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The role of real wages, productivity, and fiscal policy in Germany's Great Depression, 1928-37

Jonas Fisher () and Andreas Hornstein

No 01-07, Working Paper from Federal Reserve Bank of Richmond

Abstract: We study the behavior of output, employment, consumption, and investment in Germany during the Great Depression of 1928-37. In this time period, real wages were countercyclical, and productivity and fiscal policy was procyclical. We use the neoclassical growth model to investigate how much these factors contribute to the depression. We find that real wages, which were significantly above their market clearing levels, were the most important factor for the economic decline in the depression. Changes in productivity and fiscal policy were also important for the decline and recovery. Even though our analysis is limited to a small number of factors, the model accounts surprisingly well for the Depression in Germany.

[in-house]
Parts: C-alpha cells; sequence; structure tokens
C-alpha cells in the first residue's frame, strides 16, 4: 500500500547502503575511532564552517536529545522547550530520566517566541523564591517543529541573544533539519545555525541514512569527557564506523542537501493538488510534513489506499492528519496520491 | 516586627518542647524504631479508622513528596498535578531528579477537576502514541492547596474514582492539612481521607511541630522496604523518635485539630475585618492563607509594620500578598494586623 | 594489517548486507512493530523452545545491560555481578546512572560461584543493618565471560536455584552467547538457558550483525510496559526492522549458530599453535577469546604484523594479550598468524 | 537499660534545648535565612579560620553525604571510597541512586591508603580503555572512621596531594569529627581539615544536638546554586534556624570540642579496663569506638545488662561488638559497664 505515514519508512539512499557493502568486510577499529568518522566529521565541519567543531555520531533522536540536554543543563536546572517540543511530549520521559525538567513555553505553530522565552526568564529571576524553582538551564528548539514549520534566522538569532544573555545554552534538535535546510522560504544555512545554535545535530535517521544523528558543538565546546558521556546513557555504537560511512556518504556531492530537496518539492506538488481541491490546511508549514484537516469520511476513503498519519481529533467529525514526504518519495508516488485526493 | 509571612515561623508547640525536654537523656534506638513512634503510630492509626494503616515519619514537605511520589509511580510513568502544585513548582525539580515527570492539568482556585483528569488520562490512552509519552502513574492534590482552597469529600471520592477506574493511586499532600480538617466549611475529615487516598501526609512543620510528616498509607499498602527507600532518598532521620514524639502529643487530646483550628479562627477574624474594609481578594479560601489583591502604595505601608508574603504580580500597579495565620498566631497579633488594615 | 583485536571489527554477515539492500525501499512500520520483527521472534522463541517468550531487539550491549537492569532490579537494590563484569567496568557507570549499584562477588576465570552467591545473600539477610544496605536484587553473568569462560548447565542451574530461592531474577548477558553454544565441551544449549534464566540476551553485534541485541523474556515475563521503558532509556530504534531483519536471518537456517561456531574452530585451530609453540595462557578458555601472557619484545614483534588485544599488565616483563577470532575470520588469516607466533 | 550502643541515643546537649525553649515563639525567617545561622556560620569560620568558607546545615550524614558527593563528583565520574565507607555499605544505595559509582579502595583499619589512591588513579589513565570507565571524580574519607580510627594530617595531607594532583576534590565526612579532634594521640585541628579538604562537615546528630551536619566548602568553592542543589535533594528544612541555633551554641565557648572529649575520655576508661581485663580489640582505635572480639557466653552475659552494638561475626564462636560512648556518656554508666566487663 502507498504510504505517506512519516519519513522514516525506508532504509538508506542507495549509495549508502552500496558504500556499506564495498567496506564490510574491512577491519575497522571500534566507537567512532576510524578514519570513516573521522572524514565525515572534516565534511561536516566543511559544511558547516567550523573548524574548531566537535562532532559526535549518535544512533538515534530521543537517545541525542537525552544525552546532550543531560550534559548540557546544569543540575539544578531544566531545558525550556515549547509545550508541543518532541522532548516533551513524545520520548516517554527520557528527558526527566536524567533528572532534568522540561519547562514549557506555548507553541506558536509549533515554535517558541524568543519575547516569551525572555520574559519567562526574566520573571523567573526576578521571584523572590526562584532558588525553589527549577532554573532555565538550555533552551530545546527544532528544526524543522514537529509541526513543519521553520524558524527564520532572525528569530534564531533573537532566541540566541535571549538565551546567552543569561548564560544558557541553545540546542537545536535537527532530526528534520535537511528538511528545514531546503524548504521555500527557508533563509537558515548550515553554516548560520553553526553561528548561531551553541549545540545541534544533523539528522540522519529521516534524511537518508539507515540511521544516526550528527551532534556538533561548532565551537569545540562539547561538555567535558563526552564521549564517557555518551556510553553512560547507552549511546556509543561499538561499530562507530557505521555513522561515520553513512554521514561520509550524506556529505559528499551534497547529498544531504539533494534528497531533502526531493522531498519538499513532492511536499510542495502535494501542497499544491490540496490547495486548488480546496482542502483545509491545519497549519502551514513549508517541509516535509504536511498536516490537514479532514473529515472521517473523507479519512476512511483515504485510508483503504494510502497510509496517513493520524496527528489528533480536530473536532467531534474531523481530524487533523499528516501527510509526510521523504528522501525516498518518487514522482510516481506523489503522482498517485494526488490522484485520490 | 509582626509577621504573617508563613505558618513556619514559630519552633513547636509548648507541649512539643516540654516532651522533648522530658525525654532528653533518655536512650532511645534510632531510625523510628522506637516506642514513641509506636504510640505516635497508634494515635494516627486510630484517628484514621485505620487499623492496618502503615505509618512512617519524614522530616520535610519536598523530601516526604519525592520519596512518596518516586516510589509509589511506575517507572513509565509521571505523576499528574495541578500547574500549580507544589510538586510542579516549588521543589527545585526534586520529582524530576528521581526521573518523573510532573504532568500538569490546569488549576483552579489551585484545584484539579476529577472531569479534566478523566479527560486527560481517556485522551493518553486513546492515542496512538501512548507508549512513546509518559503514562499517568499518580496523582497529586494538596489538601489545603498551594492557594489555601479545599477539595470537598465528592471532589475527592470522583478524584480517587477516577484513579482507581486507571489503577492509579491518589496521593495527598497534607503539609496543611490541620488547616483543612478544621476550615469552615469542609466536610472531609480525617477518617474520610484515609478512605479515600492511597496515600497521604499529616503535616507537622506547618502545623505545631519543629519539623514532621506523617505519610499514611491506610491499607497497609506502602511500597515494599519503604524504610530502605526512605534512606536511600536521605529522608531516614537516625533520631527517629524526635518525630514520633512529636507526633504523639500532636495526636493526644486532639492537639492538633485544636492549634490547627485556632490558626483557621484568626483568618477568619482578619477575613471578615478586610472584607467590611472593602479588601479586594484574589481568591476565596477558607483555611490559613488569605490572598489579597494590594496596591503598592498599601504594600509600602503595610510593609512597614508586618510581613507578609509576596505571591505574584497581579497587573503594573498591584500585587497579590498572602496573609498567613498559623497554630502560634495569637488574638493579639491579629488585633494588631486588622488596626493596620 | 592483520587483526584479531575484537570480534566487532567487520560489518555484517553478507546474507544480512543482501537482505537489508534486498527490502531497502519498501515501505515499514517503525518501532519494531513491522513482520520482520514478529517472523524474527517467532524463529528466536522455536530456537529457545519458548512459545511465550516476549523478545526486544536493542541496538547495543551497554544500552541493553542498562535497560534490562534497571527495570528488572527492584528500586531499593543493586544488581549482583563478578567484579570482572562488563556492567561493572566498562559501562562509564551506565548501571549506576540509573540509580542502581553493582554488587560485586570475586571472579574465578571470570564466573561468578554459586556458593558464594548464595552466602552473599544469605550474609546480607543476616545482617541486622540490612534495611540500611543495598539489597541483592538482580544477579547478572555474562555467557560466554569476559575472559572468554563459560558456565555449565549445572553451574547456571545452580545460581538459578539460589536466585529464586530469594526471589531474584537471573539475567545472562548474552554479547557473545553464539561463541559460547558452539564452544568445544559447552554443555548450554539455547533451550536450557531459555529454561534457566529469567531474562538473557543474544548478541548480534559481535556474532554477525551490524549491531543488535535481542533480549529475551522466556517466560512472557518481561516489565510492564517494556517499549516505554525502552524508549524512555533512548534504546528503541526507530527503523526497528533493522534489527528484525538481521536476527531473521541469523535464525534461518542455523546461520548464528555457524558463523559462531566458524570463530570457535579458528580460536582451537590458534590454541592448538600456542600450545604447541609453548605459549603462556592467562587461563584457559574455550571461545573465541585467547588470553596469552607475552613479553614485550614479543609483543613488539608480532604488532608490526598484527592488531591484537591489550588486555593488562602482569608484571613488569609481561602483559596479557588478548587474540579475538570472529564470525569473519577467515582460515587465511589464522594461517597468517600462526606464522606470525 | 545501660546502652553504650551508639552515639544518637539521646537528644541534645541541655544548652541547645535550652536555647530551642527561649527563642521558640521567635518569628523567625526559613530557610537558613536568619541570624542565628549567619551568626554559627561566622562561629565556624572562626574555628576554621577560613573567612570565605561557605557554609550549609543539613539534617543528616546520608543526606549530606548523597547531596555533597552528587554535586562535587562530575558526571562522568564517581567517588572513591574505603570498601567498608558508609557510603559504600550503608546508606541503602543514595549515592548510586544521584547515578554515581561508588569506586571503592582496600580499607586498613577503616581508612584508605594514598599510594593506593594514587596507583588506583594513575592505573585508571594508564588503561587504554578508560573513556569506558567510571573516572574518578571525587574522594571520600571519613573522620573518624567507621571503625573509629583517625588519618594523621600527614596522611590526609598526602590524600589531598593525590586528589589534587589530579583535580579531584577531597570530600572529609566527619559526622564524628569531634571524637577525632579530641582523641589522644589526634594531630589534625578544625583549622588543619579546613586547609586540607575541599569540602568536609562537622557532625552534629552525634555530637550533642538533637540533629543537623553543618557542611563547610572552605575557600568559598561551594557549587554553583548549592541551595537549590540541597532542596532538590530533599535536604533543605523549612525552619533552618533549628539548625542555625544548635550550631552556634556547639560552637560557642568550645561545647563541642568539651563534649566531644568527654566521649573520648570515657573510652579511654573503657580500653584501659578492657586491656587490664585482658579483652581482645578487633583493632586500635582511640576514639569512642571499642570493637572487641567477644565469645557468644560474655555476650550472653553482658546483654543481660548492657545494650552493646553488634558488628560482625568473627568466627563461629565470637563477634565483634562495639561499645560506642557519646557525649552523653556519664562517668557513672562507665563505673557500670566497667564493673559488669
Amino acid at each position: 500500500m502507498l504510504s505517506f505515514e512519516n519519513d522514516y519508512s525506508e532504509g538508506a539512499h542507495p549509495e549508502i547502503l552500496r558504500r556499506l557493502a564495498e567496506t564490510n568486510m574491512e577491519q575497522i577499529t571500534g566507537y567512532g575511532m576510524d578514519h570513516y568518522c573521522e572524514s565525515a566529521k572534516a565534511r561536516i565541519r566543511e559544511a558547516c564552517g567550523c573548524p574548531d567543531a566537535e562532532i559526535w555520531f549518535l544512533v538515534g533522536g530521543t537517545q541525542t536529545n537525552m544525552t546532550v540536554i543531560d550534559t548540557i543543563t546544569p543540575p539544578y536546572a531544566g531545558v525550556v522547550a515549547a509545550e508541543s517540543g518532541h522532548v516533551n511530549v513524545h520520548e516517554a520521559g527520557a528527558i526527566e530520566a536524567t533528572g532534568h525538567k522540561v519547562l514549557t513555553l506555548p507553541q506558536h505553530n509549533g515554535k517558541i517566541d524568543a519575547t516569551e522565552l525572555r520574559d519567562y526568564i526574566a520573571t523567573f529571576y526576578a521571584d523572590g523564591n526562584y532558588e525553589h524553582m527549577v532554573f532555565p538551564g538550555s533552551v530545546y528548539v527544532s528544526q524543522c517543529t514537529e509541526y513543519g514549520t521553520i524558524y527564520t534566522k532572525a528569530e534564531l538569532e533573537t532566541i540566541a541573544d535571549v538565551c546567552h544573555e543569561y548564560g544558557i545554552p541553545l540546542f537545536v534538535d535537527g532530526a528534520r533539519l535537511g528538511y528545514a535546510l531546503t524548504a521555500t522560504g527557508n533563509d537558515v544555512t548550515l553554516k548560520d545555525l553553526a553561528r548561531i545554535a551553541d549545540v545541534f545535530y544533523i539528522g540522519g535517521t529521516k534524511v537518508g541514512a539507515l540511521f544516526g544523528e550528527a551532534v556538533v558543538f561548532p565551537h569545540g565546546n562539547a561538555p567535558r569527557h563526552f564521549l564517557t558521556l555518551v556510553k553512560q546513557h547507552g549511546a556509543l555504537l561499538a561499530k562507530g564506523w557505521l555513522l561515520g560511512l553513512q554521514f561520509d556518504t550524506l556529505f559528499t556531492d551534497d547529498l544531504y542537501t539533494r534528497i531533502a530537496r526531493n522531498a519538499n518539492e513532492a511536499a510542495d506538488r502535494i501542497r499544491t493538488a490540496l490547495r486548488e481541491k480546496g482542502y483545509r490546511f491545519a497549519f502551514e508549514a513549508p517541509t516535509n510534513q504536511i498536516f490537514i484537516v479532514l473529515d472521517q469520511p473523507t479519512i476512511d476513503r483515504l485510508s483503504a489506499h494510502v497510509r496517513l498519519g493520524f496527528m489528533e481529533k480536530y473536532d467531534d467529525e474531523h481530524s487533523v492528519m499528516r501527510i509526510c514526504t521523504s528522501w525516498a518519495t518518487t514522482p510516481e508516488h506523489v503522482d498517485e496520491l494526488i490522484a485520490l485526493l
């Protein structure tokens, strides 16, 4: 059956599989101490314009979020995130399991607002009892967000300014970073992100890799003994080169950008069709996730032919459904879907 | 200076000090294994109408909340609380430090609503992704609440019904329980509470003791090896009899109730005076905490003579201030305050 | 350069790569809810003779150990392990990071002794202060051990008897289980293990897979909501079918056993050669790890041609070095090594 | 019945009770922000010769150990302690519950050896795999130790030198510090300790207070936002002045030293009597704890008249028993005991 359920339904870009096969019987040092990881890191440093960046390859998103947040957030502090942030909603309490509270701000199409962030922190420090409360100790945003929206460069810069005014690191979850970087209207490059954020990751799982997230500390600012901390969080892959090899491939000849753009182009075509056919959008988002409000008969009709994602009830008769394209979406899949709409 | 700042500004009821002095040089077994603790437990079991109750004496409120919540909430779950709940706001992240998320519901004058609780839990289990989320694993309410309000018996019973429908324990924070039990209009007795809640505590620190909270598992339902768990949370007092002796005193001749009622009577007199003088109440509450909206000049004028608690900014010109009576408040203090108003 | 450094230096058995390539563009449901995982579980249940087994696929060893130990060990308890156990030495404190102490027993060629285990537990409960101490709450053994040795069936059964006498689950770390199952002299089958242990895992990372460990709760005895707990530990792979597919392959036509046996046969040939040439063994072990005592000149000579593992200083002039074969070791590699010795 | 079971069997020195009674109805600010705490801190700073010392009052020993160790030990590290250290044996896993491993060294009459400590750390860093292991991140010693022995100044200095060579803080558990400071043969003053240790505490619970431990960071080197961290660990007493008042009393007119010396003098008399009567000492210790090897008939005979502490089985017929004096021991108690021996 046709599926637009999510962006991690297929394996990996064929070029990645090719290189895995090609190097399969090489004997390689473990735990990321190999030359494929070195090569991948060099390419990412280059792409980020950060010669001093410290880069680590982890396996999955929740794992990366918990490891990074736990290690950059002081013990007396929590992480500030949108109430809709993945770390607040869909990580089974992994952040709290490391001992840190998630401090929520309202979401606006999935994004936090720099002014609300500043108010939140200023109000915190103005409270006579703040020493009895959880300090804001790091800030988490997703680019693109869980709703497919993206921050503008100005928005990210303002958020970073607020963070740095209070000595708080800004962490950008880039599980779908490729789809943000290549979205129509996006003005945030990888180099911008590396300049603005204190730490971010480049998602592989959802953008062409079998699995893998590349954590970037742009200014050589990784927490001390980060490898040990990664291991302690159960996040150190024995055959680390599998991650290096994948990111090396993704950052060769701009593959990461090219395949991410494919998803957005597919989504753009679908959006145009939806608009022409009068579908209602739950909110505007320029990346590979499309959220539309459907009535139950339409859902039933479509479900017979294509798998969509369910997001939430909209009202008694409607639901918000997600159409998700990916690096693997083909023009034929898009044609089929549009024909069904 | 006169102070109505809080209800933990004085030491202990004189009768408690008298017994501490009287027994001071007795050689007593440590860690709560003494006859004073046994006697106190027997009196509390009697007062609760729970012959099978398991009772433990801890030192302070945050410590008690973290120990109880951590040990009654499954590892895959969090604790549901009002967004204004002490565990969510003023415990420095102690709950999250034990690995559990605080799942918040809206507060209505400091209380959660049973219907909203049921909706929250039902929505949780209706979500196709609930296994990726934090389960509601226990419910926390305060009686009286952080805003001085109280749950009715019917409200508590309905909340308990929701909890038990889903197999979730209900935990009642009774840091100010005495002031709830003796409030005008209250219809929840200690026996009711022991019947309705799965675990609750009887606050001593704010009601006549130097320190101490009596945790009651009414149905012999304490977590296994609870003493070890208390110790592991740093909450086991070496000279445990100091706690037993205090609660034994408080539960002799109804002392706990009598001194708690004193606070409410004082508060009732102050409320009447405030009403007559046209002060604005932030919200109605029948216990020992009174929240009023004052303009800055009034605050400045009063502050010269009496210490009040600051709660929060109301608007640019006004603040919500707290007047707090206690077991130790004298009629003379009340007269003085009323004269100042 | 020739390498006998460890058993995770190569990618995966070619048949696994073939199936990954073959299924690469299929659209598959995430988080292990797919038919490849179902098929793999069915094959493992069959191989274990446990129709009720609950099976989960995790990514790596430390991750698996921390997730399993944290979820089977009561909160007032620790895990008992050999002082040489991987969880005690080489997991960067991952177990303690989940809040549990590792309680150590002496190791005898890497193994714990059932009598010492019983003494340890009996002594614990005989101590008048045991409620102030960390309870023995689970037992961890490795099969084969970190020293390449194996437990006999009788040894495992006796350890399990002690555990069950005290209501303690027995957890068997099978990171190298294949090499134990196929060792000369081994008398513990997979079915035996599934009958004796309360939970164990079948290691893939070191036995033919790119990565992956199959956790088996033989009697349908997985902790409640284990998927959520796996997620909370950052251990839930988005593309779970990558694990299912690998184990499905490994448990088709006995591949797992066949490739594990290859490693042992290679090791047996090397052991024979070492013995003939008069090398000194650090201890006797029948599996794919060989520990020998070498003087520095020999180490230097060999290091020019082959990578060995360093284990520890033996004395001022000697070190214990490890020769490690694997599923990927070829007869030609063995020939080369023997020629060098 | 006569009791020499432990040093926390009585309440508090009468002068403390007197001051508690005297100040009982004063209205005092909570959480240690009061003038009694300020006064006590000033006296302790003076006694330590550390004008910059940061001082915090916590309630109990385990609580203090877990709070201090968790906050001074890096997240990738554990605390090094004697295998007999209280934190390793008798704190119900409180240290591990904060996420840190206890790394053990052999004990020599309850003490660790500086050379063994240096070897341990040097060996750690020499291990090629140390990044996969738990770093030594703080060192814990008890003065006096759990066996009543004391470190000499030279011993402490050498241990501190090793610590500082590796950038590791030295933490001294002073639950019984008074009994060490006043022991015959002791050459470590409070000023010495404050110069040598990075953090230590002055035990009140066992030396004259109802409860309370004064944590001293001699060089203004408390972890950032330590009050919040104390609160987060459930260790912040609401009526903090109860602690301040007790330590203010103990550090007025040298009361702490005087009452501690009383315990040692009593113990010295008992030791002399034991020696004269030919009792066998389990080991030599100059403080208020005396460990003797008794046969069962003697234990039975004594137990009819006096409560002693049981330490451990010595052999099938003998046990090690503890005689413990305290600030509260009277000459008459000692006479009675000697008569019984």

Keywords: Depressions; Wages; Productivity; Fiscal policy (search for similar items in EconPapers)
New Economics Papers: this item is included in nep-lab and nep-pke
Date: 2001
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